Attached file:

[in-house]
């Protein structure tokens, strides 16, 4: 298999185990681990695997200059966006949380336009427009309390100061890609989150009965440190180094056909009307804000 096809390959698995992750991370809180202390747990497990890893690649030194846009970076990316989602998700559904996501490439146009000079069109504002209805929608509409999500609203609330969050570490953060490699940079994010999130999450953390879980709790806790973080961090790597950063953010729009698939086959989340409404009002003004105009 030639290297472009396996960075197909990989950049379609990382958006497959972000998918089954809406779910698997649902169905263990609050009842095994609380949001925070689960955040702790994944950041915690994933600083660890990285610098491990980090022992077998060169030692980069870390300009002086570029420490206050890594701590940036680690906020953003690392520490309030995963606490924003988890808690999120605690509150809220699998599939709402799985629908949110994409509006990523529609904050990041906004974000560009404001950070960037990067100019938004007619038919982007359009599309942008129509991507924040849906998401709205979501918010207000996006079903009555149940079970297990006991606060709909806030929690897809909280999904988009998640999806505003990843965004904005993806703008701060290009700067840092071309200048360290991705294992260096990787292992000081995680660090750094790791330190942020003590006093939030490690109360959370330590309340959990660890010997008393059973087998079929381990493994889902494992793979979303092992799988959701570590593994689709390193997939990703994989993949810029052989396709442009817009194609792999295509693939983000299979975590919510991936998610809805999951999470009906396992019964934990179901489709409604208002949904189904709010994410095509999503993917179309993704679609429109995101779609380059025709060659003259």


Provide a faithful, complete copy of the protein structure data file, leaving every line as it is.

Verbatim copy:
[in-house]
């Protein structure tokens, strides 16, 4: 298999185990681990695997200059966006949380336009427009309390100061890609989150009965440190180094056909009307804000 096809390959698995992750991370809180202390747990497990890893690649030194846009970076990316989602998700559904996501490439146009000079069109504002209805929608509409999500609203609330969050570490953060490699940079994010999130999450953390879980709790806790973080961090790597950063953010729009698939086959989340409404009002003004105009 030639290297472009396996960075197909990989950049379609990382958006497959972000998918089954809406779910698997649902169905263990609050009842095994609380949001925070689960955040702790994944950041915690994933600083660890990285610098491990980090022992077998060169030692980069870390300009002086570029420490206050890594701590940036680690906020953003690392520490309030995963606490924003988890808690999120605690509150809220699998599939709402799985629908949110994409509006990523529609904050990041906004974000560009404001950070960037990067100019938004007619038919982007359009599309942008129509991507924040849906998401709205979501918010207000996006079903009555149940079970297990006991606060709909806030929690897809909280999904988009998640999806505003990843965004904005993806703008701060290009700067840092071309200048360290991705294992260096990787292992000081995680660090750094790791330190942020003590006093939030490690109360959370330590309340959990660890010997008393059973087998079929381990493994889902494992793979979303092992799988959701570590593994689709390193997939990703994989993949810029052989396709442009817009194609792999295509693939983000299979975590919510991936998610809805999951999470009906396992019964934990179901489709409604208002949904189904709010994410095509999503993917179309993704679609429109995101779609380059025709060659003259």